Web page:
Winter’s better when you have a new hobby to get excited about. Here’s how to begin exploring the snow-covered world outside your back door.

Where to Start

Visit a cross-country ski center with groomed trails, rent some gear, and try it out. These groomed  tracks eliminate 90 percent of your worries about sailing off into the woods because they keep your skis pointed forward.

Groomed Trails: They’re like skiing on rails. Using a heavyweight or hydraulic press, a groomer carves a hip-width double track into the snow. Each track measures 70mm wide, enough to accommodate most cross-country skis (except backcountry skis, which are wider). In addition to keeping your skis straight, the tracks guide you around turns.

Non-Groomed Trails:  Your local golf course (avoid the greens), parks, and frozen lakes in addition to any trails or walking paths not groomed for cross country skiing will provide a very different experience for the novice skier.  Skiing without a set track requires significantly more balance, but wider skis will aid stability.

Skate Skiing: Performed on wide, groomed lanes, this technique mimics the fluid, side-to-side motion of skating. It’s faster but requires stiffer skis, longer poles, more supportive boots—doubling your ski gear—and a hell of a lot more balance. Start with rentals and a lesson.

The Basic Movements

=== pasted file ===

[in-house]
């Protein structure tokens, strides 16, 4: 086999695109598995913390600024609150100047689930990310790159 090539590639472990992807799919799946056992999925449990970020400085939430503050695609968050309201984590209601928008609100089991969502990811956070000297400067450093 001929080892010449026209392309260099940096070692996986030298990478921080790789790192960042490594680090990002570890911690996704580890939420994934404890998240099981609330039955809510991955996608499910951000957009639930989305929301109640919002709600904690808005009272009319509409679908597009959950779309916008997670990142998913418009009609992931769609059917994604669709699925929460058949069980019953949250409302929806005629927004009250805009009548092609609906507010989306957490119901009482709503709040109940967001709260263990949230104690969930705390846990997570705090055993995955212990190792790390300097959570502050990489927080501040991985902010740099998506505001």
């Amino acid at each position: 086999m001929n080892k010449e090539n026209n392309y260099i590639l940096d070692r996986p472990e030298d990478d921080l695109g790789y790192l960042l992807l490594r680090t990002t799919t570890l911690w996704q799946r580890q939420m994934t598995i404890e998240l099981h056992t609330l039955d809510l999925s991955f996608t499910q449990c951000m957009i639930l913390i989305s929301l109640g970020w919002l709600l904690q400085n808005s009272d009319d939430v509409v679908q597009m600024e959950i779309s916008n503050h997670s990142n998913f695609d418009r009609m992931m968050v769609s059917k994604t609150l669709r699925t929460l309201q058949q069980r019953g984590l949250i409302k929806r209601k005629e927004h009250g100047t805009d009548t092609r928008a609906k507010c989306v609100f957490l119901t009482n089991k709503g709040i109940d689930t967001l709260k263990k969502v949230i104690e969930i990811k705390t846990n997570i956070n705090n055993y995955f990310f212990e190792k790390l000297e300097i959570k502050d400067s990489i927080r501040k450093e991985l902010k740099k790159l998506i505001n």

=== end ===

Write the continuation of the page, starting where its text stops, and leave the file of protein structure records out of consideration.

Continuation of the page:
The basic cross-country technique, the diagonal stride, is like a powerful walk with help from your arms. And if you get tired, you can always downgrade to actual walking.

Glide: If you’re comfortable walking on skis, add glide. Step forward and transfer your weight to your front ski, compressing its kick zone, the area just in front of and under your boots that grips the snow. Pull the ski back like you’re scraping a shoe on the ground to propel yourself forward. Drive the opposite ski forward, transferring your weight onto it and enjoying a brief, free ride along the snow.

Use Your Arms: Plant your pole with the basket in line with the opposite foot and your arm extended in front of your shoulder. Your arms should swing front-to-back-to-front like pendulums, providing momentum as they come forward. Practice this by holding your poles midshaft and only using them to prevent a fall. This will also improve your balance and leg drive on each ski.

Go Uphill: When trails get steep, your kick zone won’t provide enough traction. The herringbone technique, which looks just like the pattern, can ascend any grade. Turn your feet out to form a V with your skis, and walk up the hill, planting your pole behind your boot.

Reprinted from Popular Mechanics